A Lover of Children
By John Ogunjimi
We’d returned early from the market where father sold turtle doves and he wanted me to deliver some birds to Jeriah of Emmaus in preparation for the feast of Passover.
I saddled the ass, set the birdcage on it, and rode off, mimicking the birds as they chirped their melodious tunes. The road that led to Judea from this western side of Jordan was unusually crowded. People thronged from all quarters behind a single man. Even Archelaus, one of the Pharisees, was there too.
As I drew near, I saw Jeriah, whose house I was headed. Alighting off the ass as quickly as I could, I ran to meet him before he mingled with the crowd. “Greetings, Rabbi,” I said, bowing in respect.
“The God of Israel be with you.” He blessed, waving his hands above me while his phylactery alternated the direction of his hands. “What brings you here at this hour?”
“Father sent me to give you these.” I raised the birdcage.
“You know the way to my house. You will meet my son feeding the sheep, give them to him.” He almost did not complete his sentence before joining the crowd, people making way for him as he passed. Then he turned back suddenly and warned, “Don’t give it to my wife! Don’t give it to my wife!!”
I returned back almost as quickly as I’d left the scene to watch what the gathering was about. Advantaged by the smallness of my stature, I was able to sneak into the midst of the multitude and secure a vantage position to gain sight of the man around whom they all gathered. I hid behind a man, trying to avoid Jeriah who was whispering into Archelaus’ ears.
“I have a question for you,” Archelaus said to the man, “Those among us who are of the School of Shammal limit the reason for divorcement to moral delinquency, while those of the School of Hillel allow it for the most trifling reasons. What do you teach your disciples, Jesus?” So this’s the man they call Jesus, I thought. I’d heard many things about the miracles he performed but I’d never seen him before.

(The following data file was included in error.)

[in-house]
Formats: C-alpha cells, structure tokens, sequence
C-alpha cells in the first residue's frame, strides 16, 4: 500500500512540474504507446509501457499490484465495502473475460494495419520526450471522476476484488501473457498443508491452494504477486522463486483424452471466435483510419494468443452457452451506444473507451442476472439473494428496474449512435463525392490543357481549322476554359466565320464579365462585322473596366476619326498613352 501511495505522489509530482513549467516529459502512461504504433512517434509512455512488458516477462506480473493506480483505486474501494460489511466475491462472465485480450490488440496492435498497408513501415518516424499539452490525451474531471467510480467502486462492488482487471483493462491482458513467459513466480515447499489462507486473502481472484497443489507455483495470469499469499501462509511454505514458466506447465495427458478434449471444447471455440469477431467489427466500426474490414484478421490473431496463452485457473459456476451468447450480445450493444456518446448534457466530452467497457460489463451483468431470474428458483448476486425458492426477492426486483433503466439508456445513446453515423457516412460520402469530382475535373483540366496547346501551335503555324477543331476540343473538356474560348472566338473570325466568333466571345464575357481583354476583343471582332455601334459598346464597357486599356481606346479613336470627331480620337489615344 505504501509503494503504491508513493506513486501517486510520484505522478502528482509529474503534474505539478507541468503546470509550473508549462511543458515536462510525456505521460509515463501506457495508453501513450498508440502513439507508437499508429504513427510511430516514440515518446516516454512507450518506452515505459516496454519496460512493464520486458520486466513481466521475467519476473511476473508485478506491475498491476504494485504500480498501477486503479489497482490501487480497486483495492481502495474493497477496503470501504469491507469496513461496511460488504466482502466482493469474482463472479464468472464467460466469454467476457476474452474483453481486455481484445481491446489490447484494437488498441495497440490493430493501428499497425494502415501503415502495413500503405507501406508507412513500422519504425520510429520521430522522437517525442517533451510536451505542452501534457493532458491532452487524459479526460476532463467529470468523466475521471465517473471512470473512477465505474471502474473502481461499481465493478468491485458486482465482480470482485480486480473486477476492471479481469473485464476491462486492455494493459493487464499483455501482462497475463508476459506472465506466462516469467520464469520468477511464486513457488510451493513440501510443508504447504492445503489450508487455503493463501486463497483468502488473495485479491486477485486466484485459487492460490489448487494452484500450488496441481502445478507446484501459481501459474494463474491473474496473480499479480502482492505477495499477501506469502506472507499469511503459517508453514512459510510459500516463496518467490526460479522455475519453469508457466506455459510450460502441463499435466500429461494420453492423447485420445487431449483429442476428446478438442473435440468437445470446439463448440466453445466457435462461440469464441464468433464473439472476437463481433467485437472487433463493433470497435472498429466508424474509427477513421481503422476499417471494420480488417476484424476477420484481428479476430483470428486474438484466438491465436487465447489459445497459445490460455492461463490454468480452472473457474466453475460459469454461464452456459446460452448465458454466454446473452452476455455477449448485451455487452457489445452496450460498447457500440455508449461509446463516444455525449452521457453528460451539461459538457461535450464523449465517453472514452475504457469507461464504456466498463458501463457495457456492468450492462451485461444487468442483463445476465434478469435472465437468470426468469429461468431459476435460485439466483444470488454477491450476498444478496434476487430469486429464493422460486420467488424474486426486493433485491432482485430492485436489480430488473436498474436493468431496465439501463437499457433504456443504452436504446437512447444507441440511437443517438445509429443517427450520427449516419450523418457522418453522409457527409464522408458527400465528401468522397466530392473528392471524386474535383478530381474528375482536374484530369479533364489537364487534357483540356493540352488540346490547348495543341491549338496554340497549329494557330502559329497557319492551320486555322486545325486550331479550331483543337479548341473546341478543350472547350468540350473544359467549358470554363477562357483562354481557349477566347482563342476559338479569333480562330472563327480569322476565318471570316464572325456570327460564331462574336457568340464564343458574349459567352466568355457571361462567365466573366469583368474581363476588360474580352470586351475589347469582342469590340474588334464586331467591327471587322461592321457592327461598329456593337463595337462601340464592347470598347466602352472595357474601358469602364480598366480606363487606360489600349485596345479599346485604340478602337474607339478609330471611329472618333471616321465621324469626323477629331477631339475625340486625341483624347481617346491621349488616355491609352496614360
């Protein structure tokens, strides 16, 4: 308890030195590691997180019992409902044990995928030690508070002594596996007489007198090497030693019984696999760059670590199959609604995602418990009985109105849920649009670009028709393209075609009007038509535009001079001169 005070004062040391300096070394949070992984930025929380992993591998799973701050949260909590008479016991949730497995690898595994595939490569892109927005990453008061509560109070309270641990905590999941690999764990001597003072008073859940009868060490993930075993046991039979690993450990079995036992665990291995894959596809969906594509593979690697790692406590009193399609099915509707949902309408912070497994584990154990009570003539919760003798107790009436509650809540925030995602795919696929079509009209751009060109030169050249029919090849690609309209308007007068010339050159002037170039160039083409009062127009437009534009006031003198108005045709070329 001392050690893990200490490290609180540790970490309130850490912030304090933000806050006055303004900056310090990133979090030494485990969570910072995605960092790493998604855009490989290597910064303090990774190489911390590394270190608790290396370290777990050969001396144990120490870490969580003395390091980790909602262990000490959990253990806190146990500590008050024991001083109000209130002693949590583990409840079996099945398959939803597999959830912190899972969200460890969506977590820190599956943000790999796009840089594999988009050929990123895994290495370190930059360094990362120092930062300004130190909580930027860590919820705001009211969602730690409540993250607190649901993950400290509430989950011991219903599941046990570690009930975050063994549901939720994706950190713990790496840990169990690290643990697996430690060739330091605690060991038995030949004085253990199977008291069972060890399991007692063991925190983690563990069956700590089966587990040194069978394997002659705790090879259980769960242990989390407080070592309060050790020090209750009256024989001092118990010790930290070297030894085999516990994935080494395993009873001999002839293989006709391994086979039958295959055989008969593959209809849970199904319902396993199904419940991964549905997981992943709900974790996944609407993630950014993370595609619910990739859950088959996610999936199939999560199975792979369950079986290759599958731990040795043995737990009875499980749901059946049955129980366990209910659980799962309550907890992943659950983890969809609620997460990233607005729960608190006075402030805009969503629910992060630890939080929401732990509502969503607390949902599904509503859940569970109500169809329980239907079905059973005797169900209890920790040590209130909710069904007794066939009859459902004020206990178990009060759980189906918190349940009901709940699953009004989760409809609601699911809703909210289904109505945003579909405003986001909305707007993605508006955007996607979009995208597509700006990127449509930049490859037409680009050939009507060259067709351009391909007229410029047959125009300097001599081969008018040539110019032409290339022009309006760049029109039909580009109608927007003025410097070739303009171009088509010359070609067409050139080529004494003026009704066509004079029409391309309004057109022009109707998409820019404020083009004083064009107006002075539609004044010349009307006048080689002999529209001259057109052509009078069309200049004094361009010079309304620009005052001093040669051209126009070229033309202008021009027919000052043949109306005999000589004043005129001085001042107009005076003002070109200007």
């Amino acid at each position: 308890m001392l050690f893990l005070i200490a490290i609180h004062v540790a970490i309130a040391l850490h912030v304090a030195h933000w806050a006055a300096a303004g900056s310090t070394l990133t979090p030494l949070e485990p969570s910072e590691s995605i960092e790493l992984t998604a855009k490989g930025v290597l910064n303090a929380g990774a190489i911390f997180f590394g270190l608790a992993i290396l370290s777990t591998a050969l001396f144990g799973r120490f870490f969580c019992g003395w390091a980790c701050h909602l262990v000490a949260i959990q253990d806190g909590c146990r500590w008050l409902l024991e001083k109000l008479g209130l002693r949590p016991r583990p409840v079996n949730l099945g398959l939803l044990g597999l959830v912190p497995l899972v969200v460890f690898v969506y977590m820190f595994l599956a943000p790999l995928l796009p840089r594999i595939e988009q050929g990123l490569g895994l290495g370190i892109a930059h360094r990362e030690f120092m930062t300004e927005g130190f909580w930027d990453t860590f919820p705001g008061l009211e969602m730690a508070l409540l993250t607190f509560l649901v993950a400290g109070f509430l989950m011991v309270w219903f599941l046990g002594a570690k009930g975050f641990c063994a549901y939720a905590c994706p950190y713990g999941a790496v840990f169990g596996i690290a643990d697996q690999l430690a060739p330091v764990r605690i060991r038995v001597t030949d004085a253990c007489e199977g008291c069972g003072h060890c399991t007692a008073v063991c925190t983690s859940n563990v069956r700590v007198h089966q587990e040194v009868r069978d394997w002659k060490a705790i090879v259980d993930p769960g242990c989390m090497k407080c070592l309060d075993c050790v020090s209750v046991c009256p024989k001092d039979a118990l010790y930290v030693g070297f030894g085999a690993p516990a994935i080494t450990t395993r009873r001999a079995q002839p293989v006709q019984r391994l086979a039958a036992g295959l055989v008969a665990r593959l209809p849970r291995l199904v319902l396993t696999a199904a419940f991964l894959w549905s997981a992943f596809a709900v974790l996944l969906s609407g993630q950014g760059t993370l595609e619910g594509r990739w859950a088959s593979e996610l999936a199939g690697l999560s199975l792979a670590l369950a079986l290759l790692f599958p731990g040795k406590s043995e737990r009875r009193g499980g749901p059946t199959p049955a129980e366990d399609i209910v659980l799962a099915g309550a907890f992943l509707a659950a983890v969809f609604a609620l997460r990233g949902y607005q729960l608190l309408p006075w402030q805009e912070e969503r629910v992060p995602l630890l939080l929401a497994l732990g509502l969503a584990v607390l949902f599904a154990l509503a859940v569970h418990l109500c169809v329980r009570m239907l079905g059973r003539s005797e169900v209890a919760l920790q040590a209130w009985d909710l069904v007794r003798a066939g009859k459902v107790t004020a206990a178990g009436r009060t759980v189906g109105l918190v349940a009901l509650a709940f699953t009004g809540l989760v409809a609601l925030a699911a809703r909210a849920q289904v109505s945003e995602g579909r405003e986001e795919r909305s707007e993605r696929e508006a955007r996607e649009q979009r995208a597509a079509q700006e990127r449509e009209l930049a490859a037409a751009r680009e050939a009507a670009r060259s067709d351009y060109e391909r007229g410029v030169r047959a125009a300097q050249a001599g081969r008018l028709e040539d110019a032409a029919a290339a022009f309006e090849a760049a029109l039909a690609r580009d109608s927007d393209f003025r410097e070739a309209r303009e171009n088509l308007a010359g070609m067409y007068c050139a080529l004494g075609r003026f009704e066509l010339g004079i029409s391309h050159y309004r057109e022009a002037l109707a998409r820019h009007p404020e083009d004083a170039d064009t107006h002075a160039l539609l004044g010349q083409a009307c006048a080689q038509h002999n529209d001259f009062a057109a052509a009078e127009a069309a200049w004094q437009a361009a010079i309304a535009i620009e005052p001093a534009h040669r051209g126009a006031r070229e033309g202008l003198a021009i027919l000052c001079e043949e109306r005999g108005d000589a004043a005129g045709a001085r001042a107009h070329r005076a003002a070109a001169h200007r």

I listened to him speak about how things were from the beginning. He rebuked the Pharisees, calling them stubborn people. He didn’t seem to fear the entire council of the Sanhedrin that surrounded him, neither did he regard their hateful looks.
If only my father could stand up to them like this man was doing, we wouldn’t need to send birds to a Jeriah as a bribe for a selling space in the temple during the Passover. Jesus was different; He spoke authoritatively—like he was God!
After his reply to their question, I saw Archelaus whispering back to Jeriah. I seized the opportunity to move closer to Jesus but before I could get close enough to hold his hands, a stronger hand pulled my ears and dragged me back. “Get away from here!” He screamed, “Go tell your parents the Master doesn’t approve divorce.”
“Let him alone, Judas.” Jesus said. “And you too,” he added, pointing to his other disciples who turned the women and their children away. “Bring the children to me. Stop hindering them. Don’t you know that it is their types that inherit the Kingdom of my God?”
I broke free from Judas’ hold and ran into the open arms of Jesus. Lifting me up, he said to all who cared to listen, “Anyone who does not believe on me like little children do, he won’t enter into the kingdom of my Father.” Then he took other children also, and blessed us all.
Happy Children’s Day!